Keep in mind that ideas alone cannot be copyrighted. Going back to the farm animal kart racing idea again, if you told me the idea for the game and I created the game and published it, I would also have the copyright to the game even though I stole the idea from you. For an idea to have copyright protection, it must be “fixed in a tangible medium of expression.” This means you need to have some sort of physical representation of your game, and it can be as simple as writing the idea for the game down on a piece of paper and filing a copyright for the idea.

Copyright protect lasts roughly 70 years after the death of the author, and if the work is anonymous? 95 years after the date of first publication. You can thank Walt Disney for that.

 

 

Trademarks

Trademark laws govern completely different territory. It has two purposes: to protect consumers by preventing confusion regarding the source of a product while granting exclusivity to protected trademarks to holders of said trademark in their particular market.

Often, products and brand names are the subject to trademarks. This protects consumers by keeping certain brand names exclusive to their owners so consumers can know what product to buy if they want a particular experience. For example, if you purchase Tide laundry detergent because you like how it smells and how it cleans your clothes, you can thank trademarks for this. If the Tide brand wasn’t trademarked, you would have a ton of other competing laundry detergent brands placing their own laundry detergent into a box that looks identical to Tide’s and actually calling their detergent ‘Tide.’ This also keeps knock-off products from entering the marketplace, which benefits the economy overall.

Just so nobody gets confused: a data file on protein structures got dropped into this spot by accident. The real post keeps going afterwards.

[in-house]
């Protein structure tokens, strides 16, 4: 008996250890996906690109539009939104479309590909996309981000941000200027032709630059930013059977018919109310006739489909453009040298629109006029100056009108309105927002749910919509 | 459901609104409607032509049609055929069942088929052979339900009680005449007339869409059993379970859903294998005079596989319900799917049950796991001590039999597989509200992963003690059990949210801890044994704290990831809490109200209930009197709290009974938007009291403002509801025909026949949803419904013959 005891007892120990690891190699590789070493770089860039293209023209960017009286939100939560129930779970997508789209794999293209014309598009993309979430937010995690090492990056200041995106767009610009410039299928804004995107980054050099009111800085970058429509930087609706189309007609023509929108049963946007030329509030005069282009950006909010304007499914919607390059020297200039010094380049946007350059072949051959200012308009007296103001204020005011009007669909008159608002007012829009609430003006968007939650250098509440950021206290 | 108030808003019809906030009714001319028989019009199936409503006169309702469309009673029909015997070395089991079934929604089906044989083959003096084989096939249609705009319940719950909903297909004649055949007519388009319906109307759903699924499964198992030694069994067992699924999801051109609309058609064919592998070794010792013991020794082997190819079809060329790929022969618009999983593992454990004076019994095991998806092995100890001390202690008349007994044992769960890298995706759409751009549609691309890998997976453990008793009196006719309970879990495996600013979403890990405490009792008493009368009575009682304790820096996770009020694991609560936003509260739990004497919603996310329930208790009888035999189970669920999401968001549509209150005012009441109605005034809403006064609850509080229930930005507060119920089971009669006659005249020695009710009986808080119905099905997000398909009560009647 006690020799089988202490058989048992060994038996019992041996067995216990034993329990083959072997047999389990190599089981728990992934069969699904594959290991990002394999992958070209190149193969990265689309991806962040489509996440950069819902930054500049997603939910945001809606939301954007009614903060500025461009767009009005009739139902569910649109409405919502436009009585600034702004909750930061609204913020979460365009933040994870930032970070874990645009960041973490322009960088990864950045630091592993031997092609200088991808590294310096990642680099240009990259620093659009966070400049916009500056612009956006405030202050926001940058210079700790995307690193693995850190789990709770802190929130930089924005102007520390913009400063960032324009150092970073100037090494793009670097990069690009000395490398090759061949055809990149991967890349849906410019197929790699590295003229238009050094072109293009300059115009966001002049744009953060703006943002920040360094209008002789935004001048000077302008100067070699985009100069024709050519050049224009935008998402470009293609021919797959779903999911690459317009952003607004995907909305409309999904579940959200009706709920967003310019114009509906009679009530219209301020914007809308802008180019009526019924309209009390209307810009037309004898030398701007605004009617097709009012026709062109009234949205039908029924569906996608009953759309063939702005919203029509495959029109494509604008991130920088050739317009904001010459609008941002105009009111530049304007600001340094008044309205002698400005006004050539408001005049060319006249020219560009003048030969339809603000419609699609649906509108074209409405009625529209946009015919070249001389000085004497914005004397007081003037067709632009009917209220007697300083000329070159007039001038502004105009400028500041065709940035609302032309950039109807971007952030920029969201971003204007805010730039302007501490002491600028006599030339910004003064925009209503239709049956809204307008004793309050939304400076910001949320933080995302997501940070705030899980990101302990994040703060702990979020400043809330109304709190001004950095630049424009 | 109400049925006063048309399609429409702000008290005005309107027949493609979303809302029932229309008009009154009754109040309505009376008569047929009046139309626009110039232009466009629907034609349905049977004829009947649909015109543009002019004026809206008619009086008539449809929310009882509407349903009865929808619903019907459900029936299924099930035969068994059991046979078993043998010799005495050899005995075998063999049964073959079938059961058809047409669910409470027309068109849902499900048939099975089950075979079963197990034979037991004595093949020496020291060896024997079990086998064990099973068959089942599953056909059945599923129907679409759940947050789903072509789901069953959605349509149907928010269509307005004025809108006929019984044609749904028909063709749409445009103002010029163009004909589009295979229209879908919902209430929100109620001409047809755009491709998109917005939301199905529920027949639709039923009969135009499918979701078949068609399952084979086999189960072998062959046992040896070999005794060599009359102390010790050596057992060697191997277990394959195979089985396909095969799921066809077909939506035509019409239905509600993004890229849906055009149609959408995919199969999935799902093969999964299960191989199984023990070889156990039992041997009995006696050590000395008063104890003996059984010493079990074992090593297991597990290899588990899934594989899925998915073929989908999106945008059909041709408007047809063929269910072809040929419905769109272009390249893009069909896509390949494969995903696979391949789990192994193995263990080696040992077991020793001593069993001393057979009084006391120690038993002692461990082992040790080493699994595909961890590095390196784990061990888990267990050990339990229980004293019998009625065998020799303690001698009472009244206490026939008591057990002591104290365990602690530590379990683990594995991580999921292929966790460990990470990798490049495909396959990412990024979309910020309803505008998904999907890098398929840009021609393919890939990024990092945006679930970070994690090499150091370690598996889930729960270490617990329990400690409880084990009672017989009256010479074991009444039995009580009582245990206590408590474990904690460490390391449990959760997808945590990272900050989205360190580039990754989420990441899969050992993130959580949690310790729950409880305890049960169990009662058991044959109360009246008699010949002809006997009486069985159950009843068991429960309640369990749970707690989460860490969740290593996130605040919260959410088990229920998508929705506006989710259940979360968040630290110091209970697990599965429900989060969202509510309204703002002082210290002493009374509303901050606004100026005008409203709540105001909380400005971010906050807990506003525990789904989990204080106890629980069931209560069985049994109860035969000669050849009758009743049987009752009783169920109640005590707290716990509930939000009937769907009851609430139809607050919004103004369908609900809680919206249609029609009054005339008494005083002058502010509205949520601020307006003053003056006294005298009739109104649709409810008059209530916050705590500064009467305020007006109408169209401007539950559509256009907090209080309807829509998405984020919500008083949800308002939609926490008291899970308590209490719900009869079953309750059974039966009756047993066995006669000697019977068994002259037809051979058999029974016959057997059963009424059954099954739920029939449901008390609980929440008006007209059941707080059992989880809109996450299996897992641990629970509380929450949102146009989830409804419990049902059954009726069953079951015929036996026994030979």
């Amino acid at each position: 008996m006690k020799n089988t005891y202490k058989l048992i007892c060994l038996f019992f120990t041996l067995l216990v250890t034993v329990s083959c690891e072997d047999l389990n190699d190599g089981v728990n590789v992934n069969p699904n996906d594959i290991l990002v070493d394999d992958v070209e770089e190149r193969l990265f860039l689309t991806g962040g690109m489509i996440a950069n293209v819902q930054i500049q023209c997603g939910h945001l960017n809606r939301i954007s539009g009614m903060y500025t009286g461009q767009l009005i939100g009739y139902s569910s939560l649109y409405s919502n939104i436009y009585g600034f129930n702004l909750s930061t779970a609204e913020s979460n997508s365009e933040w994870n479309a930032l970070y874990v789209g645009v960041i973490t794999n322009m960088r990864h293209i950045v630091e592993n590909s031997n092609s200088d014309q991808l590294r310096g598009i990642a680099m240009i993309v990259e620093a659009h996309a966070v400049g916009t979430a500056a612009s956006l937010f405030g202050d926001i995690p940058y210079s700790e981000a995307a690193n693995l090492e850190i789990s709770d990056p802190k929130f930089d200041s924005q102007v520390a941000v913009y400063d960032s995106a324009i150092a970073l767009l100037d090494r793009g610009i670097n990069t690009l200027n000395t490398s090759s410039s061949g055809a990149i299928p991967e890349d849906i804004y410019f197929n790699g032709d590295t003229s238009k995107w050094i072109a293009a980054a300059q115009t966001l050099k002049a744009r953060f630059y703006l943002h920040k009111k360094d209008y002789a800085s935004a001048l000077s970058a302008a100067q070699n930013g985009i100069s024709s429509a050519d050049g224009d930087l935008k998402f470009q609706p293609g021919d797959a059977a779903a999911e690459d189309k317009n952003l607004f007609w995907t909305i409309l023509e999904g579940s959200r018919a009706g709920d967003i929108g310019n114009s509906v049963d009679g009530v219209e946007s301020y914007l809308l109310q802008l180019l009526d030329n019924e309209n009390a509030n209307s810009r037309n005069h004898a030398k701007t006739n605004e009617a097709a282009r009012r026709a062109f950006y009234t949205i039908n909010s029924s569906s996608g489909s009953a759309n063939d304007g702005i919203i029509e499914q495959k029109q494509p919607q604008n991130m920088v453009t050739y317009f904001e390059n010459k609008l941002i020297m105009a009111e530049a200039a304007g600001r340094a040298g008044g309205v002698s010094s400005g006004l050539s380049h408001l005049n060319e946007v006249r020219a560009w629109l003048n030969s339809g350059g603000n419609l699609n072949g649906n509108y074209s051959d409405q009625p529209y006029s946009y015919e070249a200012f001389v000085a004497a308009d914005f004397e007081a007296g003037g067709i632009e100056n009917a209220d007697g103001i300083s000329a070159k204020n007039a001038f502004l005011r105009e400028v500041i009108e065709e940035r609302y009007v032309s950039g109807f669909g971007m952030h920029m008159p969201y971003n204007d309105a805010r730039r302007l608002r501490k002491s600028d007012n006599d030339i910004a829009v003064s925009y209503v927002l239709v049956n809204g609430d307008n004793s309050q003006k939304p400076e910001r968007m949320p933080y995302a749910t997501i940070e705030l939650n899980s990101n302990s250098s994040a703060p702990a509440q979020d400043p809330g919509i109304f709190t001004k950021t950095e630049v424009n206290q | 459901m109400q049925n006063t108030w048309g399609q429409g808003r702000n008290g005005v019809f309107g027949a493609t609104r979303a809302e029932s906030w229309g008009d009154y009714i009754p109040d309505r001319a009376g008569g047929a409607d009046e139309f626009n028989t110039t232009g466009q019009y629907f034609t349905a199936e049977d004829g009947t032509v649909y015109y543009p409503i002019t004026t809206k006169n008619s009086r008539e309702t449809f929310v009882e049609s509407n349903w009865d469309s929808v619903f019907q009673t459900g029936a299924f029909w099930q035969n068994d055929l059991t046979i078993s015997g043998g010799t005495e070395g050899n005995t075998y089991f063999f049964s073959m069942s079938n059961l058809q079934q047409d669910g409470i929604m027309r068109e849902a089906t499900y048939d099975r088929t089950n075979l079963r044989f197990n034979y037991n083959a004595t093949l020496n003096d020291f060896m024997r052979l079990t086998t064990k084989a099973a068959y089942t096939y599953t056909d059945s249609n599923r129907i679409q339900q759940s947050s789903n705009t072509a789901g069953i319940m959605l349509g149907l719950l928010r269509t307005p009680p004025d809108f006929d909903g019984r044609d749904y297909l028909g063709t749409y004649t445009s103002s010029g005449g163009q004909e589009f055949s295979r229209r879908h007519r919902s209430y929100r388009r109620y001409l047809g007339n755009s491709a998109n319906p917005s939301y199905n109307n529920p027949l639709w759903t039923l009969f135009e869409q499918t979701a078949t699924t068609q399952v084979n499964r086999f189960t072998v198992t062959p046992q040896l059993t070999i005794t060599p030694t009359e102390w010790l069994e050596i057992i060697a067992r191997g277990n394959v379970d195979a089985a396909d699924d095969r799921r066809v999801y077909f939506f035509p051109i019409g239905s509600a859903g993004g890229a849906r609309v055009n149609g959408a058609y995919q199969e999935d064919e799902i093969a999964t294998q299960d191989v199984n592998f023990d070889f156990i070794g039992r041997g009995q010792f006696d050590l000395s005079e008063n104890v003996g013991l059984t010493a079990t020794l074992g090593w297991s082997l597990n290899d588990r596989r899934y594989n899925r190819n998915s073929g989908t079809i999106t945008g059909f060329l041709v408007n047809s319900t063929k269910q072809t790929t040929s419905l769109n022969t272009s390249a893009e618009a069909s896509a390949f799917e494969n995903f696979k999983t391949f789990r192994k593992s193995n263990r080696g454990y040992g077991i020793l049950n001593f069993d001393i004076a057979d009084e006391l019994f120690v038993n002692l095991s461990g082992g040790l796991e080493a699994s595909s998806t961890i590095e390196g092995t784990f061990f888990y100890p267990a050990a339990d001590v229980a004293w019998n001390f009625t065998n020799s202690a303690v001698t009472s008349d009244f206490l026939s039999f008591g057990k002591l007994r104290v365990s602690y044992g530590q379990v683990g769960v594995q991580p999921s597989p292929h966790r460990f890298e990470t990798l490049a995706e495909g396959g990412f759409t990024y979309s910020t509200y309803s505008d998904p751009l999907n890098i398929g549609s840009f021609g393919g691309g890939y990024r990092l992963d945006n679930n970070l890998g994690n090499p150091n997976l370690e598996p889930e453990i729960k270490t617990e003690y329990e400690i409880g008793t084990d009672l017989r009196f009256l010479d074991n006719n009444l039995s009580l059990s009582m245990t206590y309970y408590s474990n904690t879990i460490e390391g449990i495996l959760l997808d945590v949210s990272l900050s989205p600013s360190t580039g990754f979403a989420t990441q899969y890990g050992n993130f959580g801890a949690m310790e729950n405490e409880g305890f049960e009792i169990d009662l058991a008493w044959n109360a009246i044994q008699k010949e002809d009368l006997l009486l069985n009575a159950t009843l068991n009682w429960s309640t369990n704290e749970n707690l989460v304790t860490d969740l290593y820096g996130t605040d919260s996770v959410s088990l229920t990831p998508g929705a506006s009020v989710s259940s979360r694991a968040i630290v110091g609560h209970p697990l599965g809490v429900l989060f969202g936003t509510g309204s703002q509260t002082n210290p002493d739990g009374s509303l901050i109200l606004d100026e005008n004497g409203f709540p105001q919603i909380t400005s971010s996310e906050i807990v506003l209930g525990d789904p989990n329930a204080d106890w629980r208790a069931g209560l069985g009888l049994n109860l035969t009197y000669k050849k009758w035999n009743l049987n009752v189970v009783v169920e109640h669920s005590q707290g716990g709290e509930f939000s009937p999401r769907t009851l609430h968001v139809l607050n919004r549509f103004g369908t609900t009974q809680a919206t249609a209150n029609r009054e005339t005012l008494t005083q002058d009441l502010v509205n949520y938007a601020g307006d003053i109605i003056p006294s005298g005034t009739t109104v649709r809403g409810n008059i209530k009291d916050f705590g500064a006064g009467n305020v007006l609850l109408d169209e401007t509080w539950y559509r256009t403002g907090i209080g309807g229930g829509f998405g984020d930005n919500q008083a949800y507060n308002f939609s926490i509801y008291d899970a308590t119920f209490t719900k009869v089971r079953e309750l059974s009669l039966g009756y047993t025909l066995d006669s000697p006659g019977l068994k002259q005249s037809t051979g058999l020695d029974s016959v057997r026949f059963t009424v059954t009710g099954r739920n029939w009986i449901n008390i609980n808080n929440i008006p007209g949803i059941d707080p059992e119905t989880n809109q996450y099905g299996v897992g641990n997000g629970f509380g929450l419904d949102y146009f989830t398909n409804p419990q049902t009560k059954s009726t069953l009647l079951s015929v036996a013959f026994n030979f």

Concerning your indie game, if you want your game to be a franchise and want to use the same logo (or a variant of each) for each subsequent game, you will want to trademark the logo. This means if your game is successful and someone tries to use a logo to ‘trick’ customers into buying their knock-off game, they will not be able to as they will risk being sued.

 

Trade Secrets

This variant of the IP law is very different from the others. Trade secrets exist to protect IPs’ secrets from being traded, and two things are required to ensure trade secrets are actually protected by IP law. For starters, the secret claimed to be a secret must be exactly that: a secret. For example, if you and I started a studio together and you told me a company secret but I blogged about it, and then we tried to file for a trade secret, we couldn’t do it because I blabbed my mouth.

Secondly, efforts must be taken to protect said secret. Policies and procedures must be in place to protect the secret, and the one(s) that know the secret must keep it a secret among those authorized to know – no exceptions whatsoever.

Trade secrets are protected by litigation in courts, and when someone steals a trade secret and uses it to their advantage? Damages can be awarded in court. This could be anything from breaking a non-disclosure agreement (NDA – which I will discuss very soon) to insider trading. Remember the big Martha Stewart debacle in which we obtained insider trading tips and made a huge profit? Someone had to give this tip to her – a trade secret, and they were probably canned as a result. And because Stewart used the tip? She broke the law and had to go to prison as a result.

A pocket guide to IPs to be sure, and there is a lot more to discuss. A boring topic to be sure, it is something you need to know about to protect your livelihood. And if you have further questions about IP protection? Please, speak to a lawyer.

1 Response

  1. Lucas Blackburn

    Extremely helpful in understanding the basics. I handle all the legal in my indie studio, but I am using this site as a way to help explain all this to the others.